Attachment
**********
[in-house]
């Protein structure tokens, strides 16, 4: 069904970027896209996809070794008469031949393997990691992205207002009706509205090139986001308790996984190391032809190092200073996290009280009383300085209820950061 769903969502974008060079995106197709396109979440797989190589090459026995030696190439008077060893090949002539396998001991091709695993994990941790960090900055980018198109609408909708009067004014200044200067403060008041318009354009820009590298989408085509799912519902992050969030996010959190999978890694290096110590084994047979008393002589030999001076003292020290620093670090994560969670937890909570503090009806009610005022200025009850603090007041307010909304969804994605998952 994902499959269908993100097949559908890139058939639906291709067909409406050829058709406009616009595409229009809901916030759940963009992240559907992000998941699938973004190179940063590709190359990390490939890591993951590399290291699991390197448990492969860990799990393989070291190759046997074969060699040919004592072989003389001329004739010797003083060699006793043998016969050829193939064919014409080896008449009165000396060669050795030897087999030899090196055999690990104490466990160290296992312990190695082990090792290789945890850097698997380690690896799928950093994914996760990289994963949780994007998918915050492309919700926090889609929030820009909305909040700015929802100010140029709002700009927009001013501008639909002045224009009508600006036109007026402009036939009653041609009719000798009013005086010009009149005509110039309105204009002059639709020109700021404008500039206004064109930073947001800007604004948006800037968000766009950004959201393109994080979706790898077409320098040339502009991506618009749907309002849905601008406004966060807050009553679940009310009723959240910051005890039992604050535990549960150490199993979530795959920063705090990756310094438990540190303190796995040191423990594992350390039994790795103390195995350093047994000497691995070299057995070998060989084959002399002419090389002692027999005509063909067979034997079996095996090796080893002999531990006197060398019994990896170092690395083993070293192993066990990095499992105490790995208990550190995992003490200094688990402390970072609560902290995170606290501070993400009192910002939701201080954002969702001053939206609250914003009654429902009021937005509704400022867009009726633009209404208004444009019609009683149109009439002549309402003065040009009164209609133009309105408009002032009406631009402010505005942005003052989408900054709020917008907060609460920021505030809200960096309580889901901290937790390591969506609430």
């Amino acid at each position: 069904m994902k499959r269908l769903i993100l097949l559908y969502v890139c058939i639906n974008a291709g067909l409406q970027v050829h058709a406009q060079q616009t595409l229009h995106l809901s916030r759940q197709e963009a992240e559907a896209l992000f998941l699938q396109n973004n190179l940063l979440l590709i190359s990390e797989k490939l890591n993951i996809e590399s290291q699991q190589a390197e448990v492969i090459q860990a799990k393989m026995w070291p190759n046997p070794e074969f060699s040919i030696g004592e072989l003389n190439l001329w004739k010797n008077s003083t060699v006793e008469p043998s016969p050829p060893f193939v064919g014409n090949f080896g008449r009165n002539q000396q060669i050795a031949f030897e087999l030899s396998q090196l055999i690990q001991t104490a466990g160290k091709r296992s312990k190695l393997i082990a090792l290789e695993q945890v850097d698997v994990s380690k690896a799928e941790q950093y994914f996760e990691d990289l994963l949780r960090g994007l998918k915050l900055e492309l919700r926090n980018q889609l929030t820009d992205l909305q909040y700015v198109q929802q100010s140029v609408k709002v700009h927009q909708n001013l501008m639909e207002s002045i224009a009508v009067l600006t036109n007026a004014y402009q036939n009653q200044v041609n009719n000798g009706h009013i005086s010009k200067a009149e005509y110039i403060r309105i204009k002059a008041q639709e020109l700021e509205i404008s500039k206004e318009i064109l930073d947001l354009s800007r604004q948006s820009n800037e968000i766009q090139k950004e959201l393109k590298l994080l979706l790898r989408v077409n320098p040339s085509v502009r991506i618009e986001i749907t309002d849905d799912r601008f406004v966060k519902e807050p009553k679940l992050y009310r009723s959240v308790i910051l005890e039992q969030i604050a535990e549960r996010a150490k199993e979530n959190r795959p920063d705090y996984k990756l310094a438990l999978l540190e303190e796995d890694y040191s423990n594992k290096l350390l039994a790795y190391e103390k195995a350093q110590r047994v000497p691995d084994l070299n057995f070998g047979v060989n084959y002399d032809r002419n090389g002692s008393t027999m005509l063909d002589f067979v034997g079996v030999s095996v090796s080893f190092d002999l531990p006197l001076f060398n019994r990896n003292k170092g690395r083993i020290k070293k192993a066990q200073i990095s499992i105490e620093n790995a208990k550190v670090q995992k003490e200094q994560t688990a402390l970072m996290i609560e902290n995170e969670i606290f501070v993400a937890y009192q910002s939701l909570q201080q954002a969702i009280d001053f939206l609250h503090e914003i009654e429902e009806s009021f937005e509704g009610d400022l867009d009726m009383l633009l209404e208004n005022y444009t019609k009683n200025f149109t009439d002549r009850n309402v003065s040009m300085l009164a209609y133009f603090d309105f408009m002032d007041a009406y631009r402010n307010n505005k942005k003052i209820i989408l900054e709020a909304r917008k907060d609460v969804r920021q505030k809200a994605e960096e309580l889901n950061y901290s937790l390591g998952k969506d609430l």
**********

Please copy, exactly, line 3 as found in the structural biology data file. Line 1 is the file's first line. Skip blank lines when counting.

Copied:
């Amino acid at each position: 069904m994902k499959r269908l769903i993100l097949l559908y969502v890139c058939i639906n974008a291709g067909l409406q970027v050829h058709a406009q060079q616009t595409l229009h995106l809901s916030r759940q197709e963009a992240e559907a896209l992000f998941l699938q396109n973004n190179l940063l979440l590709i190359s990390e797989k490939l890591n993951i996809e590399s290291q699991q190589a390197e448990v492969i090459q860990a799990k393989m026995w070291p190759n046997p070794e074969f060699s040919i030696g004592e072989l003389n190439l001329w004739k010797n008077s003083t060699v006793e008469p043998s016969p050829p060893f193939v064919g014409n090949f080896g008449r009165n002539q000396q060669i050795a031949f030897e087999l030899s396998q090196l055999i690990q001991t104490a466990g160290k091709r296992s312990k190695l393997i082990a090792l290789e695993q945890v850097d698997v994990s380690k690896a799928e941790q950093y994914f996760e990691d990289l994963l949780r960090g994007l998918k915050l900055e492309l919700r926090n980018q889609l929030t820009d992205l909305q909040y700015v198109q929802q100010s140029v609408k709002v700009h927009q909708n001013l501008m639909e207002s002045i224009a009508v009067l600006t036109n007026a004014y402009q036939n009653q200044v041609n009719n000798g009706h009013i005086s010009k200067a009149e005509y110039i403060r309105i204009k002059a008041q639709e020109l700021e509205i404008s500039k206004e318009i064109l930073d947001l354009s800007r604004q948006s820009n800037e968000i766009q090139k950004e959201l393109k590298l994080l979706l790898r989408v077409n320098p040339s085509v502009r991506i618009e986001i749907t309002d849905d799912r601008f406004v966060k519902e807050p009553k679940l992050y009310r009723s959240v308790i910051l005890e039992q969030i604050a535990e549960r996010a150490k199993e979530n959190r795959p920063d705090y996984k990756l310094a438990l999978l540190e303190e796995d890694y040191s423990n594992k290096l350390l039994a790795y190391e103390k195995a350093q110590r047994v000497p691995d084994l070299n057995f070998g047979v060989n084959y002399d032809r002419n090389g002692s008393t027999m005509l063909d002589f067979v034997g079996v030999s095996v090796s080893f190092d002999l531990p006197l001076f060398n019994r990896n003292k170092g690395r083993i020290k070293k192993a066990q200073i990095s499992i105490e620093n790995a208990k550190v670090q995992k003490e200094q994560t688990a402390l970072m996290i609560e902290n995170e969670i606290f501070v993400a937890y009192q910002s939701l909570q201080q954002a969702i009280d001053f939206l609250h503090e914003i009654e429902e009806s009021f937005e509704g009610d400022l867009d009726m009383l633009l209404e208004n005022y444009t019609k009683n200025f149109t009439d002549r009850n309402v003065s040009m300085l009164a209609y133009f603090d309105f408009m002032d007041a009406y631009r402010n307010n505005k942005k003052i209820i989408l900054e709020a909304r917008k907060d609460v969804r920021q505030k809200a994605e960096e309580l889901n950061y901290s937790l390591g998952k969506d609430l």